Autorotation (auto for short) is the method helicopters use to glide down safely and under control when there is a loss of power. Most collective pitch RC helicopters can also "auto" so if the engine flames out or the motor quits for some reason, you will be able to save your bird.
OK – I hear some people saying helicopters can’t glide, they drop like a stone if the engine quits – that is true if you don’t have autorotation capability on your helicopter, but if you do, you can glide your RC heli in for a perfect landing as seen in the simulation below.
So how does something without wings glide you ask? Our helicopter does have wings – they are called rotor blades. Rotor blades are simply rotating wings, and as long as they are rotating fast enough, they provide lift. The question is how to keep them rotating fast if there is no engine power?
You need two things to achieve this.
First - do you remember me talking about the other benefits of
in the Fixed Pitch or Collective Pitch section? Well, here is one of those benefits. Yes you need collective pitch control for autorotation to work. This is what allows you to keep the rotor blades spinning fast.
How? When your engine quits, you immediately change the pitch angle of the main rotor blades from positive pitch to negative pitch. By doing this the rotor blades will continue to keep spinning in a forward direction as the air rushes by them while the helicopter is descending.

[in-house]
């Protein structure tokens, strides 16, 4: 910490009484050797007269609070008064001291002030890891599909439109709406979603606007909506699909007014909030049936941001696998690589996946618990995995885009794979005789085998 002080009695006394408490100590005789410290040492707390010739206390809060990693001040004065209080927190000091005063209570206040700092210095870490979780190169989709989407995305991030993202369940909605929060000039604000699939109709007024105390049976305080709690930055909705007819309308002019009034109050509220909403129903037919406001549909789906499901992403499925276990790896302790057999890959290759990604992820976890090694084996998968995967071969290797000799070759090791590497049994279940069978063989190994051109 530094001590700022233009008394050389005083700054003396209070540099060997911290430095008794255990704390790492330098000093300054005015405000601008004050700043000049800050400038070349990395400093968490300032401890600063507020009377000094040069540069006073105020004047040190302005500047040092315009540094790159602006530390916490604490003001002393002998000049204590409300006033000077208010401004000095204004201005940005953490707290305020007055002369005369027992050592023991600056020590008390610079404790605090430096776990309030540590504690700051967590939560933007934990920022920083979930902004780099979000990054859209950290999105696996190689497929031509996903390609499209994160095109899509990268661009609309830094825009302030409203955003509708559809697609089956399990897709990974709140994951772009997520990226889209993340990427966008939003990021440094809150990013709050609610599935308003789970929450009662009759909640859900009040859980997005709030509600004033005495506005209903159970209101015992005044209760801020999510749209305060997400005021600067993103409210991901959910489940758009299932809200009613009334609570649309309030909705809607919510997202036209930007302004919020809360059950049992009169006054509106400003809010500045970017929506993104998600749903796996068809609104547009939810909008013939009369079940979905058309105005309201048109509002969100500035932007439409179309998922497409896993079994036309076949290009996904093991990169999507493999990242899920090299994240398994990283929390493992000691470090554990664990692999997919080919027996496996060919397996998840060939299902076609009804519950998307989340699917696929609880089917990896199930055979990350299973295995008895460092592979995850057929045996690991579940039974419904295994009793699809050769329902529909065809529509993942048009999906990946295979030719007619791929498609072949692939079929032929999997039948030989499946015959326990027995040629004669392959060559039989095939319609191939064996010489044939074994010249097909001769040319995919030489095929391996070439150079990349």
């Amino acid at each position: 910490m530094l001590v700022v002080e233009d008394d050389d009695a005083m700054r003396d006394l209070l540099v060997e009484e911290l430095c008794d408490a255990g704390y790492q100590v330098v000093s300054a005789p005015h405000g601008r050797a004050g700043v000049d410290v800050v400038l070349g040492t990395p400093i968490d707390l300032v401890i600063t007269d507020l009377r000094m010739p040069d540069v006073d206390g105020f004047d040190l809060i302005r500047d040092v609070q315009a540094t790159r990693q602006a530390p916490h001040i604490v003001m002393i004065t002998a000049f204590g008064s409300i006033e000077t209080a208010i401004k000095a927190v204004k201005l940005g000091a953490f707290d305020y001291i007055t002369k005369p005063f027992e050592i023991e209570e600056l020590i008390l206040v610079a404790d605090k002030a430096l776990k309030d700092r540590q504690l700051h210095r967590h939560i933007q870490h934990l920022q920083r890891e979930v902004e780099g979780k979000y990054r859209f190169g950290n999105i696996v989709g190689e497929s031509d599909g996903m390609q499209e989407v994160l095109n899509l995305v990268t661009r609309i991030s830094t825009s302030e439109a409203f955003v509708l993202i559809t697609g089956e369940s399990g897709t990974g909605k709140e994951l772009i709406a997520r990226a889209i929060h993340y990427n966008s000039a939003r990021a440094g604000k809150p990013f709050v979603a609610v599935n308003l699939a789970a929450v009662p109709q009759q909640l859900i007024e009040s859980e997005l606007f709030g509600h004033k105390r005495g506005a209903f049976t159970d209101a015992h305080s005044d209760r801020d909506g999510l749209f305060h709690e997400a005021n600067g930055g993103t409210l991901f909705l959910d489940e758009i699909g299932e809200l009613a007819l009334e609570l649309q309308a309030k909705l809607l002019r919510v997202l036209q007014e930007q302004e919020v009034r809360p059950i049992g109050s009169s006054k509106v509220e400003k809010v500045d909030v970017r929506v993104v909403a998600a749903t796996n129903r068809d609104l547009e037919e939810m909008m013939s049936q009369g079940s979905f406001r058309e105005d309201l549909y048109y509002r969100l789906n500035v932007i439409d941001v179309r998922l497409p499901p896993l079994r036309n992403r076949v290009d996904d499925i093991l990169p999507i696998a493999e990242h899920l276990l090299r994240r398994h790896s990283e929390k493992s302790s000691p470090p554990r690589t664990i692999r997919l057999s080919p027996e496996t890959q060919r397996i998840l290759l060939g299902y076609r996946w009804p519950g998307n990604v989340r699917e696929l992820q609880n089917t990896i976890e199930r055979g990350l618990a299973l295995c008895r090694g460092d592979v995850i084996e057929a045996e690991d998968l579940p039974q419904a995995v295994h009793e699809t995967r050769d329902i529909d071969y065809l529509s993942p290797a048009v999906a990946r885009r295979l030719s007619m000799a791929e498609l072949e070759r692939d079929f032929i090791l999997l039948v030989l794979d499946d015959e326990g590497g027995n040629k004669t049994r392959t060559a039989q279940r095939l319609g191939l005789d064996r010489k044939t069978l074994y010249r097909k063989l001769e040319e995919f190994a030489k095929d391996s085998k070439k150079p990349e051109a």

The whole idea behind this is to build up rotor speed as the heli descends and then as the helicopter nears the ground you change the pitch angle of the rotor blades back to positive. The kinetic energy built up in the rotor allows you enough power to stop your descent and make a soft landing.
This is a bit tricky. Having the right amount of negative pitch and positive pitch is very important (generally -3 degrees to +12 degrees but it depends on your helicopter). Auto rotations work much better if you have some forward speed providing "clean" air (also referred to as
) preventing the heli from descending too quickly while still generating lots of energy in the rotor. This is generally referred to as "glide path" and a forward glide path of about 45 degrees provides a good slow descent rate while building lots of rotor energy.
The key to a successful autorotation is all in the timing and knowing when to slow your descent and forward speed by flaring with a rear cyclic command, applying positive collective pitch, and then leveling out the heli just before touch down with forward cyclic to land gently. All that without dissipating all the energy in the rotor before you land - remember, you only get one shot at this.
Practice makes perfect and this is where your trusty
can help with the dynamics of what all is going on.
If you had fixed pitch or kept the rotor blades at a positive pitch angle, they would soon stall and stop rotating. Yup - the helicopter has now become an expensive rock. This is why autoroations rely on collective pitch.